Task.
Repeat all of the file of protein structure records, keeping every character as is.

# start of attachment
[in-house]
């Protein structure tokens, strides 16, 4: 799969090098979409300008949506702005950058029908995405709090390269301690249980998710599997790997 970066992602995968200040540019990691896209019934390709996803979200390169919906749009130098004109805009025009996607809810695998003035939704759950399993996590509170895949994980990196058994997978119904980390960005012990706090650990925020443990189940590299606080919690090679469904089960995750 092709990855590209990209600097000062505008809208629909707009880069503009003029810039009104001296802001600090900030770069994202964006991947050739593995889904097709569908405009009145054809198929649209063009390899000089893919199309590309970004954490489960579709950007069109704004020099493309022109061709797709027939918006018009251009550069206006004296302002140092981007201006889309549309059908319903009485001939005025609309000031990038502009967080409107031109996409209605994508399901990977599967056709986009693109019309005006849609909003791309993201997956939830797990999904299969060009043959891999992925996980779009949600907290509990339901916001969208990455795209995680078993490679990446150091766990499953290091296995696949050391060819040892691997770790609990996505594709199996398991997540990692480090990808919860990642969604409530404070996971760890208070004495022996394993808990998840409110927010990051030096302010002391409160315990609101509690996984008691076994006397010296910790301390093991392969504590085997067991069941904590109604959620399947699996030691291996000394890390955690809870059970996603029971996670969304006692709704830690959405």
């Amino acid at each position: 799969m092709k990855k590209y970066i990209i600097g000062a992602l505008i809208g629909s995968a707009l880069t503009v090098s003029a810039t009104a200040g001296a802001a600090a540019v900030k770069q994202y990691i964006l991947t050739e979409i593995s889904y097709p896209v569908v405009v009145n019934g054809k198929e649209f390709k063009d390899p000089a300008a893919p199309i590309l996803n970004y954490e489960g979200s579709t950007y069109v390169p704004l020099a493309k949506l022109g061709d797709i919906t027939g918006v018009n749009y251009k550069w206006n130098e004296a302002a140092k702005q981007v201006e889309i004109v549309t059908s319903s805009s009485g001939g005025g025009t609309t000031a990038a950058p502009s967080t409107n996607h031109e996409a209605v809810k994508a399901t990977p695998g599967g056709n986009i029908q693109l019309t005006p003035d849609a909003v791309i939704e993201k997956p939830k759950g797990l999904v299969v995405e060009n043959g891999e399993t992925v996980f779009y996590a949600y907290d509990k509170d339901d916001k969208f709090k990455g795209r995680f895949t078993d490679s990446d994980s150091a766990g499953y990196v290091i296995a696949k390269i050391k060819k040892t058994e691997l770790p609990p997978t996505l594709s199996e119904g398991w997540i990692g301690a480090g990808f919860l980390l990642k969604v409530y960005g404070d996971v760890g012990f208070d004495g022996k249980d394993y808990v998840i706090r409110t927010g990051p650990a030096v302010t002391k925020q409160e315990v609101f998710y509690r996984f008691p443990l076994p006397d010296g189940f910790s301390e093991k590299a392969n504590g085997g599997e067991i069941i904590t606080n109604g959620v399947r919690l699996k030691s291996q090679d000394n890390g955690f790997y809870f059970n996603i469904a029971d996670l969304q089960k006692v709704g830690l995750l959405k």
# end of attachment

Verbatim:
[in-house]
């Protein structure tokens, strides 16, 4: 799969090098979409300008949506702005950058029908995405709090390269301690249980998710599997790997 970066992602995968200040540019990691896209019934390709996803979200390169919906749009130098004109805009025009996607809810695998003035939704759950399993996590509170895949994980990196058994997978119904980390960005012990706090650990925020443990189940590299606080919690090679469904089960995750 092709990855590209990209600097000062505008809208629909707009880069503009003029810039009104001296802001600090900030770069994202964006991947050739593995889904097709569908405009009145054809198929649209063009390899000089893919199309590309970004954490489960579709950007069109704004020099493309022109061709797709027939918006018009251009550069206006004296302002140092981007201006889309549309059908319903009485001939005025609309000031990038502009967080409107031109996409209605994508399901990977599967056709986009693109019309005006849609909003791309993201997956939830797990999904299969060009043959891999992925996980779009949600907290509990339901916001969208990455795209995680078993490679990446150091766990499953290091296995696949050391060819040892691997770790609990996505594709199996398991997540990692480090990808919860990642969604409530404070996971760890208070004495022996394993808990998840409110927010990051030096302010002391409160315990609101509690996984008691076994006397010296910790301390093991392969504590085997067991069941904590109604959620399947699996030691291996000394890390955690809870059970996603029971996670969304006692709704830690959405």
């Amino acid at each position: 799969m092709k990855k590209y970066i990209i600097g000062a992602l505008i809208g629909s995968a707009l880069t503009v090098s003029a810039t009104a200040g001296a802001a600090a540019v900030k770069q994202y990691i964006l991947t050739e979409i593995s889904y097709p896209v569908v405009v009145n019934g054809k198929e649209f390709k063009d390899p000089a300008a893919p199309i590309l996803n970004y954490e489960g979200s579709t950007y069109v390169p704004l020099a493309k949506l022109g061709d797709i919906t027939g918006v018009n749009y251009k550069w206006n130098e004296a302002a140092k702005q981007v201006e889309i004109v549309t059908s319903s805009s009485g001939g005025g025009t609309t000031a990038a950058p502009s967080t409107n996607h031109e996409a209605v809810k994508a399901t990977p695998g599967g056709n986009i029908q693109l019309t005006p003035d849609a909003v791309i939704e993201k997956p939830k759950g797990l999904v299969v995405e060009n043959g891999e399993t992925v996980f779009y996590a949600y907290d509990k509170d339901d916001k969208f709090k990455g795209r995680f895949t078993d490679s990446d994980s150091a766990g499953y990196v290091i296995a696949k390269i050391k060819k040892t058994e691997l770790p609990p997978t996505l594709s199996e119904g398991w997540i990692g301690a480090g990808f919860l980390l990642k969604v409530y960005g404070d996971v760890g012990f208070d004495g022996k249980d394993y808990v998840i706090r409110t927010g990051p650990a030096v302010t002391k925020q409160e315990v609101f998710y509690r996984f008691p443990l076994p006397d010296g189940f910790s301390e093991k590299a392969n504590g085997g599997e067991i069941i904590t606080n109604g959620v399947r919690l699996k030691s291996q090679d000394n890390g955690f790997y809870f059970n996603i469904a029971d996670l969304q089960k006692v709704g830690l995750l959405k």